The cast of August Wilson’s “Seven Guitars.” / KEN YOTSUKURA PHOTOGRAPHY

The harmony of ‘Seven Guitars’ is mesmerizing on Boston stage



The harmony of ‘Seven Guitars’ is mesmerizing on Boston stage

The cast of August Wilson’s “Seven Guitars.” / KEN YOTSUKURA PHOTOGRAPHY

It’s hard to know where to begin praising the production of August Wilson’s “Seven Guitars” by the Actors’ Shakespeare Project.

From the effective urban backyard set to toe-tapping sound design, the audience is immediately transported to a 1948 rooming house in Pittsburgh’s Hill District. Director Maurice Emmanuel Parent elicits a natural rhythm from the cast of seven first-rate actors who coalesce as an ensemble without diminishing their unique bright lights. And then, of course, there is Wilson’s brilliant music-infused drama, with its dazzling dialogues and weighty messages.

This is the stuff of must-see theater.

The play opens right after the funeral of its main character, Floyd “Schoolboy” Barton, a young blues guitarist who was killed just as his dream of stardom was about to come true. His murder remains unsolved.

Wilson had a knack for gathering strangers, putting them under the same roof, and creating a convivial family unit through which a complete social picture materializes. Small talk is never small from this playwright. There is living power that pulses with every word.

The solemn scene of mourning quickly turns playful, as we meet the residents and witness the warmth and ease with which they address each other. “He almost makes it where you want to die just to have somebody talk over you like that,” says Canewell, one of Floyd’s sidemen, about the Reverend’s eulogy.

Vera, Floyd’s girlfriend, observes she saw six angels dressed in black carrying Floyd away into the sky. But the number seven appears as a special and mystical number throughout the play – there are seven guitars, angels, characters, and more. Likewise, seven is Judaism’s most sacred number, illustrating the idea of completeness, beginning with the creation of the world.

Louise, the lively boardinghouse owner, her tenant, Hedley, a Bible-thumping elder, her niece Ruby, and Red Carter, another of Floyd’s musician sidemen, round out the group. From the get-go, these characters’ quirks and reflections on life, loss, and the history and burden of being Black in white America pepper their conversations, bonding them in a natural and kindhearted way. Family, in all Wilson’s plays, is not defined by biology; but by fate and choice.

The rest of the play is seen through flashbacks that retell the story leading up to, and including, the murder. The second act opens with Floyd exploding onto the stage, freshly released from a 90-day stint in workhouse detention and ready to kickstart his paused career and love affair with Vera. All sinew and kinetic energy, Anthony T. Goss brings a riveting physicality to the charismatic, angry Floyd. In his hands, even a hat becomes punctuation. His plans to return to Chicago and pursue celebrity hinge on convincing Vera and sidemen Red and Canewell to come with him.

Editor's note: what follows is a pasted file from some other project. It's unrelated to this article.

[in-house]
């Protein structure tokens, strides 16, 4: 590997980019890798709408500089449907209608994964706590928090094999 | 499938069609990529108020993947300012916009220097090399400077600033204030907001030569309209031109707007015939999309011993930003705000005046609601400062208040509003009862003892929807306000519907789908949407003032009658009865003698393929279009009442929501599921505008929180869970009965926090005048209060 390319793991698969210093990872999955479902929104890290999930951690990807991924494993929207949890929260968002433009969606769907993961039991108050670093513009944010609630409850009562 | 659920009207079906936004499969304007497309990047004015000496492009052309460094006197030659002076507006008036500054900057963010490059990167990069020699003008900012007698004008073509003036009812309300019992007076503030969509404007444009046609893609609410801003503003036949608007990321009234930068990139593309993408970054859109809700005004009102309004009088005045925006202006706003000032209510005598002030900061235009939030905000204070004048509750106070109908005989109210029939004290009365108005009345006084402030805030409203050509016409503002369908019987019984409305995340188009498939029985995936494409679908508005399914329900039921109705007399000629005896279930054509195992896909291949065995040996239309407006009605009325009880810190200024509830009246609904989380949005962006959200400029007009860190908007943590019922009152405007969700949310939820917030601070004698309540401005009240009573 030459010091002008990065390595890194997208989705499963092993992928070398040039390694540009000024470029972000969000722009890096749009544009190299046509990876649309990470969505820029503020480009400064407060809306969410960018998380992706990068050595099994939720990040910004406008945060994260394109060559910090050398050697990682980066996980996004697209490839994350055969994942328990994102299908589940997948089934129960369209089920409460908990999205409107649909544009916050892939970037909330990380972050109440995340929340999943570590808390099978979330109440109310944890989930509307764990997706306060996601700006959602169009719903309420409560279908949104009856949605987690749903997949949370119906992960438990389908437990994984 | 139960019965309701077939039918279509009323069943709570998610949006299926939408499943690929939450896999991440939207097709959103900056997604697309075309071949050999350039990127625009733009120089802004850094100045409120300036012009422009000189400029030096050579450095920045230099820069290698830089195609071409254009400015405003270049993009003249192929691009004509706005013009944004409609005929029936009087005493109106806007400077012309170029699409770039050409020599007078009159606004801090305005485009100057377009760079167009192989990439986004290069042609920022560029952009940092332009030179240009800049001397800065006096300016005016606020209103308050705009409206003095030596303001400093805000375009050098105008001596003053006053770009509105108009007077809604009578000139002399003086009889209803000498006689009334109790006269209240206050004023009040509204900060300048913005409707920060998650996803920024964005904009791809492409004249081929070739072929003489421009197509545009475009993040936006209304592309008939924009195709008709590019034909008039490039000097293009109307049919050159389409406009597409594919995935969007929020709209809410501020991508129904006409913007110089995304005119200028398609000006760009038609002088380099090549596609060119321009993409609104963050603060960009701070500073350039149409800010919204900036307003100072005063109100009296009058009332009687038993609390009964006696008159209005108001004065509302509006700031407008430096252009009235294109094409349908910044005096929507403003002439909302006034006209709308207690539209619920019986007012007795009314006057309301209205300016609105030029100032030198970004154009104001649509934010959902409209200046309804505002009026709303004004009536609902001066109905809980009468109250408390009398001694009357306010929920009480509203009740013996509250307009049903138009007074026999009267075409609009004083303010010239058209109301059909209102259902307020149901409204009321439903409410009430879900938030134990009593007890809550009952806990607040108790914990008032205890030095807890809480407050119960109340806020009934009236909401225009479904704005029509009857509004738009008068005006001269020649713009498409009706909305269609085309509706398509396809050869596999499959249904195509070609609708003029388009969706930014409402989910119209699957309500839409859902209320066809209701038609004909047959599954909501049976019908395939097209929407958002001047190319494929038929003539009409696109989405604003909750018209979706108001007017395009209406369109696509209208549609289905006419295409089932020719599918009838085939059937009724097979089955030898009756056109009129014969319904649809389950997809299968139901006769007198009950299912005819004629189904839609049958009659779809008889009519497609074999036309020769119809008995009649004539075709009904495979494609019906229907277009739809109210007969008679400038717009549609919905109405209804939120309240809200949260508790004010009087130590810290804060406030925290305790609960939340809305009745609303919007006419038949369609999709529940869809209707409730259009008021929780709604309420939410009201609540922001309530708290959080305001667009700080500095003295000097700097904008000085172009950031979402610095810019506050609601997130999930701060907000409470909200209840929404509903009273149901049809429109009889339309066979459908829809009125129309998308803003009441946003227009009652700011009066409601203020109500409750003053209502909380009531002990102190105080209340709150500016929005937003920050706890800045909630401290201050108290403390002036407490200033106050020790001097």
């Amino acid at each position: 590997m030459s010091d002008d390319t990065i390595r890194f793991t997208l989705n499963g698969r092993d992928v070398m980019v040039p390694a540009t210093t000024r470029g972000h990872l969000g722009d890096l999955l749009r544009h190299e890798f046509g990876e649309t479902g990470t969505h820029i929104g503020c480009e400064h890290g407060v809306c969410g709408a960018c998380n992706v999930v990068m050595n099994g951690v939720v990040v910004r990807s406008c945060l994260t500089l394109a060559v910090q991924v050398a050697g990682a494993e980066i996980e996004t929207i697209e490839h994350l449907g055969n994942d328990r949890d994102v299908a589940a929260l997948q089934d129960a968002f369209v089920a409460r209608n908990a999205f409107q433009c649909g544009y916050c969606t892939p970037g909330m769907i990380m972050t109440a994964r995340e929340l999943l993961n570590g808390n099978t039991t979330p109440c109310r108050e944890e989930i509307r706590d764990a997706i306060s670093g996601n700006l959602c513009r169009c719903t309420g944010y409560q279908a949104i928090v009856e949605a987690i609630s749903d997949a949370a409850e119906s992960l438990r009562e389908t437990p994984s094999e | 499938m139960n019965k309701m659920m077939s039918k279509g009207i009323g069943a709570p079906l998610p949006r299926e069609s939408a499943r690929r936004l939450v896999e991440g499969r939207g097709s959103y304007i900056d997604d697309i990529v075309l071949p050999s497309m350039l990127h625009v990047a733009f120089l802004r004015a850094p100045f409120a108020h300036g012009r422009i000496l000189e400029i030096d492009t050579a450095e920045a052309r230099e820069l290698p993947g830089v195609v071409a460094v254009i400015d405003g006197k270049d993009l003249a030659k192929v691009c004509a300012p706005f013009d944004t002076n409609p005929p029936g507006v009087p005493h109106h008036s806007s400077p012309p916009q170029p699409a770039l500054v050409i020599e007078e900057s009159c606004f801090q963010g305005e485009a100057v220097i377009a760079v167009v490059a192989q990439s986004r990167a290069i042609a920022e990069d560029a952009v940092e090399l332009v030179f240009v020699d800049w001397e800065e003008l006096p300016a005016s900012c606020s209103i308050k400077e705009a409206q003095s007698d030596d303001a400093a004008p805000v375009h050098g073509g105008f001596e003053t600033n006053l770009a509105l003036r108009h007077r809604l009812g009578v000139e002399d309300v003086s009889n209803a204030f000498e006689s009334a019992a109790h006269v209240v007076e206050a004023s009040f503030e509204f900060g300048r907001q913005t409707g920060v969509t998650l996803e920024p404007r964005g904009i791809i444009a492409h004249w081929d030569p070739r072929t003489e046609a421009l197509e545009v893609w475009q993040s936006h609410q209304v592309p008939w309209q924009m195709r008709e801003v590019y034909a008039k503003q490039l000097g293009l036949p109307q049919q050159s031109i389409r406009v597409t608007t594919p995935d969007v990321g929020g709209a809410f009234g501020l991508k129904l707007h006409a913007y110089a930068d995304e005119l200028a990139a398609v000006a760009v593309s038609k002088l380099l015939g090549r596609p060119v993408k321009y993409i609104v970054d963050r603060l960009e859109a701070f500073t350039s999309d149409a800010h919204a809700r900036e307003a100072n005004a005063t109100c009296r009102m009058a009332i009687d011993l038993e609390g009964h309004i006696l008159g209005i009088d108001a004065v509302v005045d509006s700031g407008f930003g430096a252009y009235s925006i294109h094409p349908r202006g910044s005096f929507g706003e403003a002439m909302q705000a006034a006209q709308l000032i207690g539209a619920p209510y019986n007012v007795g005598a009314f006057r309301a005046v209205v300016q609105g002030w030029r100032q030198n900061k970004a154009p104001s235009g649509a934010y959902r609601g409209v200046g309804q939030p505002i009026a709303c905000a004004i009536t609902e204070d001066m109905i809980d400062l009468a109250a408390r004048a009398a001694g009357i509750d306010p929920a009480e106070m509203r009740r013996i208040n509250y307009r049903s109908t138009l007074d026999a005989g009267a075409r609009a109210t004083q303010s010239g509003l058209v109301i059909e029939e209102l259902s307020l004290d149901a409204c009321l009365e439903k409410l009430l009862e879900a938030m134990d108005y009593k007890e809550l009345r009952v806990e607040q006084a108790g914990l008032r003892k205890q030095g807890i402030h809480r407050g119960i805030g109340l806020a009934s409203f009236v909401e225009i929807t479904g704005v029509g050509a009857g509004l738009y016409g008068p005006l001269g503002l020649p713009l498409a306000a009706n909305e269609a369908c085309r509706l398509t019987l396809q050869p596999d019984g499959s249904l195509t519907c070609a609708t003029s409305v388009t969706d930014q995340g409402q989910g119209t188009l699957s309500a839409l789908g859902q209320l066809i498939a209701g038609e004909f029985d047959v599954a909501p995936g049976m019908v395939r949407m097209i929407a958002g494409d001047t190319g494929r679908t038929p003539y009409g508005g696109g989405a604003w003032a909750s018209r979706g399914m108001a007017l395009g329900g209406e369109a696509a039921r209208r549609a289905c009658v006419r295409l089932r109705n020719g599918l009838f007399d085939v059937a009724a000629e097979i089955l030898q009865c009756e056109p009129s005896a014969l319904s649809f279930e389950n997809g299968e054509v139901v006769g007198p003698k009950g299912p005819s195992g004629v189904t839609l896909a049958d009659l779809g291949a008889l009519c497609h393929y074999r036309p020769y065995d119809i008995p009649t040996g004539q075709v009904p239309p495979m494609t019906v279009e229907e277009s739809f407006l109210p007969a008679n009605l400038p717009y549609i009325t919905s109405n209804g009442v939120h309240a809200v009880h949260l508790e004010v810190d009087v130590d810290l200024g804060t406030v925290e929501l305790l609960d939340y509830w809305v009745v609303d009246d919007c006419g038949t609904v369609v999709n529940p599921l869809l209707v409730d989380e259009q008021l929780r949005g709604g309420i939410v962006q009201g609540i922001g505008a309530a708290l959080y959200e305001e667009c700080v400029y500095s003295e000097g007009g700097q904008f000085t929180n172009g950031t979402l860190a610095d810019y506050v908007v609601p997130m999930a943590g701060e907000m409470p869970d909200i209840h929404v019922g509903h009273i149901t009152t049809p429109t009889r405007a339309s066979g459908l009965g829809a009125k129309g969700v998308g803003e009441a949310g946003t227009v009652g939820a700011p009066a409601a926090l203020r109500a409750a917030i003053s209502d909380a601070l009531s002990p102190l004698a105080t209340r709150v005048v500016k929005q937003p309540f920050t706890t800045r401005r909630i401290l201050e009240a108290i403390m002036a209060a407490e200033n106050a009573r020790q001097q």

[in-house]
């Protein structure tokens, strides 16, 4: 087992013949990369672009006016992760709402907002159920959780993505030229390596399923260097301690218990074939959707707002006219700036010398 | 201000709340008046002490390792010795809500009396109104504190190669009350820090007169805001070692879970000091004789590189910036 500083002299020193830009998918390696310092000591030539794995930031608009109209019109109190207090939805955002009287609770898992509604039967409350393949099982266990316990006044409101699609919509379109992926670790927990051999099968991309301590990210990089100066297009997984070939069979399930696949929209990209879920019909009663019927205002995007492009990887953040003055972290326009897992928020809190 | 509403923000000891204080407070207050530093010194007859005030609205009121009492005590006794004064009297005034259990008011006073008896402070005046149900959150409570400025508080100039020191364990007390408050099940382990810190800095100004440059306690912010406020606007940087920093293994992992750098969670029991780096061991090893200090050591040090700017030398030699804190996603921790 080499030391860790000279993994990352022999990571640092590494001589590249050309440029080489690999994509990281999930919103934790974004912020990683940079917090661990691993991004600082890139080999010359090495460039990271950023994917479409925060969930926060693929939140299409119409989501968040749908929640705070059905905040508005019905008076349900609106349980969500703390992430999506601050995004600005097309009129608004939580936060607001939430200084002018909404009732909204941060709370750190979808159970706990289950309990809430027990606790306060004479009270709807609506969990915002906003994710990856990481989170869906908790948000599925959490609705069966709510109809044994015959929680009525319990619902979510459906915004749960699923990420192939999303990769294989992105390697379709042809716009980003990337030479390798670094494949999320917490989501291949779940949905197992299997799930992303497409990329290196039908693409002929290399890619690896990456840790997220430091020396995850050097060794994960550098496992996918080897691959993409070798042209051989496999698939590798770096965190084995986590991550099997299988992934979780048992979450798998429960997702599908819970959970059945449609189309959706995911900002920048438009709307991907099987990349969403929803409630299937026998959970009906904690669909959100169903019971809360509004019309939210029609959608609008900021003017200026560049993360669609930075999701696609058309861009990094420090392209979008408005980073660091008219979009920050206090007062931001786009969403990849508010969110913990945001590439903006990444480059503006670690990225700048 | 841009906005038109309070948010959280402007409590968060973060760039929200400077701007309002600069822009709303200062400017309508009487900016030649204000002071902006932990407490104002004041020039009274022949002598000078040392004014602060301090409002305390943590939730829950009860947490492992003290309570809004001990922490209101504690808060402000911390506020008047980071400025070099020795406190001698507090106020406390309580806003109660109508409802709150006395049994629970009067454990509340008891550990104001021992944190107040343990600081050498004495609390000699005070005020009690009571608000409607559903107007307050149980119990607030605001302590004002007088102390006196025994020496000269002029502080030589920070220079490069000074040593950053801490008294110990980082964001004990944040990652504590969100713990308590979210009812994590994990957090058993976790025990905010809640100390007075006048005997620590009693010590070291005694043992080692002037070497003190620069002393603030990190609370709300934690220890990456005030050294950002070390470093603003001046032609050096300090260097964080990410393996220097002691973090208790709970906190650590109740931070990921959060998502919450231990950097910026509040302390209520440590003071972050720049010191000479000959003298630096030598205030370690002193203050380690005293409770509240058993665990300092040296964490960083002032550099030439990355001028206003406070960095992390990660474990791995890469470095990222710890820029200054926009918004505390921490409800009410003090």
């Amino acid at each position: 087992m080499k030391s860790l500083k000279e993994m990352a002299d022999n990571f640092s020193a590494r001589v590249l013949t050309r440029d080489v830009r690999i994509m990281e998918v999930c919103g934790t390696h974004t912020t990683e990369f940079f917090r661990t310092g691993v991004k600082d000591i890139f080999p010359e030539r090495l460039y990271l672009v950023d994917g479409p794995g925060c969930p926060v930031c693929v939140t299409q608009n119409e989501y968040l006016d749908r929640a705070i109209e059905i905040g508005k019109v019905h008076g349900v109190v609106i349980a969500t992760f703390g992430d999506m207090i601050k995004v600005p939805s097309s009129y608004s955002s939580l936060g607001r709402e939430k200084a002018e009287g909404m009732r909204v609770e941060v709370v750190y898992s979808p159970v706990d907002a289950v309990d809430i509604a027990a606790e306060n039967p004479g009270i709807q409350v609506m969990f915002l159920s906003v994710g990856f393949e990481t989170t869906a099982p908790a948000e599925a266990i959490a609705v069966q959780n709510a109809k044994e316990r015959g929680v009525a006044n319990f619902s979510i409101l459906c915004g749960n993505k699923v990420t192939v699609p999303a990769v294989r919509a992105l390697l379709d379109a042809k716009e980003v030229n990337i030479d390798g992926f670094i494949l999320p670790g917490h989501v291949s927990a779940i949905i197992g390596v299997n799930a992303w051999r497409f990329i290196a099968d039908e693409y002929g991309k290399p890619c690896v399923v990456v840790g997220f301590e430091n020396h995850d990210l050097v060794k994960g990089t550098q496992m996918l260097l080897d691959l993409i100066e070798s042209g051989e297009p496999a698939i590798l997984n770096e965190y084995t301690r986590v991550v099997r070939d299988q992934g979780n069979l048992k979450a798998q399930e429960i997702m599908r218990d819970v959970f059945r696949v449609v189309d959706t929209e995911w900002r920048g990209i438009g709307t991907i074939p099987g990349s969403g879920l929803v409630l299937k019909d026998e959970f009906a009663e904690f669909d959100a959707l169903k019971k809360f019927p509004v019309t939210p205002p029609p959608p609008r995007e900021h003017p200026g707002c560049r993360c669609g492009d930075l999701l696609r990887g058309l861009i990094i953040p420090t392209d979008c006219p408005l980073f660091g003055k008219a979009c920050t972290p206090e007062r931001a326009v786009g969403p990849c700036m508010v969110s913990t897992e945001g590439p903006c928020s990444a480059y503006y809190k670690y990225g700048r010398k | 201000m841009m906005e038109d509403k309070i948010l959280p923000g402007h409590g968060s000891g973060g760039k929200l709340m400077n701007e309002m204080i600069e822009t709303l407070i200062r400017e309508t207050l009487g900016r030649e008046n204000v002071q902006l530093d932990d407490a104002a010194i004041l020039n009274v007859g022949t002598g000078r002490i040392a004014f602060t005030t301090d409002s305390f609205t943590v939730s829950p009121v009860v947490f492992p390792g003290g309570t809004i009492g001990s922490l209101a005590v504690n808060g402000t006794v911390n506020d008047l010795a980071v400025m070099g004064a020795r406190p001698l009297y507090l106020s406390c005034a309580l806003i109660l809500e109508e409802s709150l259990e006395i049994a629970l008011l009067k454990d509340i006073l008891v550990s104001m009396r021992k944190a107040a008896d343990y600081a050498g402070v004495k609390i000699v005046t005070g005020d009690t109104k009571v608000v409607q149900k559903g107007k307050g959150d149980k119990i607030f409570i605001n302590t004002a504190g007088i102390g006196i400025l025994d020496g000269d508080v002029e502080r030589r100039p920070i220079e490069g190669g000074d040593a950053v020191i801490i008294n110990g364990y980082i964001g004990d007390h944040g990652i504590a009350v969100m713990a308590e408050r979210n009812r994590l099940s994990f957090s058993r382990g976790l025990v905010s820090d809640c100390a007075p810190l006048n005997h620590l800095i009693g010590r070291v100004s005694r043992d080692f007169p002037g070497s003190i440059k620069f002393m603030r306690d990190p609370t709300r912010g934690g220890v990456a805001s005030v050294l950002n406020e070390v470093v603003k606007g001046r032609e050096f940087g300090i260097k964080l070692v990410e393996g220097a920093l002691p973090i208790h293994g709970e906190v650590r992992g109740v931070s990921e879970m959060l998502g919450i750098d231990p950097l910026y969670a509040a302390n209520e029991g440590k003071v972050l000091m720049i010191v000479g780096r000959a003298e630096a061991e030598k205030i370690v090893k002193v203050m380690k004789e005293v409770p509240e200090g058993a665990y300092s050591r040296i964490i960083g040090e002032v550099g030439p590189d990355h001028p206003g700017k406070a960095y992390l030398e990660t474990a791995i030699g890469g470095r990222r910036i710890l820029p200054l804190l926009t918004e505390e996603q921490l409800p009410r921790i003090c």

Floyd has an uphill battle. He left Vera for another woman when he went to Chicago the first time, and convincing her that he’s on the up and up will take all the swagger and charm he can muster. Likewise his bandmates, who were burned by their first experiences in the Windy City and the wily ways of the white record industry.

While “Seven Guitars” satisfies its audience with its plot-driven narrative, it is through its characters that Wilson’s underlying messages surface. These seven are a microcosm of the ways in which racism and its oppressive economic and legal system has stacked the deck against the Black people. Yet, despite these shackles, they manage to celebrate common bonds of folklore, family traditions, and shifting dreams, painting a broader, deeper social picture.

The play interweaves big-ticket topics – relationships, police brutality, the danger of being Black – organically through its characters’ conversations and monologues, giving each their moment in the spotlight. Even the occasional soapbox existential riff, thanks to a light and shrewd pen, blends naturally with banter about recipes and family histories.

It’s possible that Wilson’s aspiration to create a body of work inspired by the tragedy and endurance of Black reality was influenced by his attendance at a Passover Seder in 1986. In a 2005 article in the Jerusalem Post reflecting on Wilson’s death that year, author Samuel G. Freedman quoted Wilson’s reflections from that Seder. Wilson said that the Jews focused on remembering their enslavement while Blacks wanted to forget its stigma and shame. “The Pittsburgh Cycle,” 10 plays set in a different decade of the 20th century (“Seven Guitars” is fifth), may be his historical Black canon, his version of the Haggadah.

Though “Seven Guitars” clocks in at 2 hours 45 minutes (with one intermission), the pace and quality never lag. Wilson remains one of the most important voices in modern American theater, his life-size dramas drawing audiences wherever they play. Don’t miss the chance to see this flawless production of an infrequently staged play. It is a bases-loaded home run. Θ

Presented by Actors’ Shakespeare Project  through March 5 at Hibernian Hall, 184 Dudley St., No. 200, Boston. For tickets, visit

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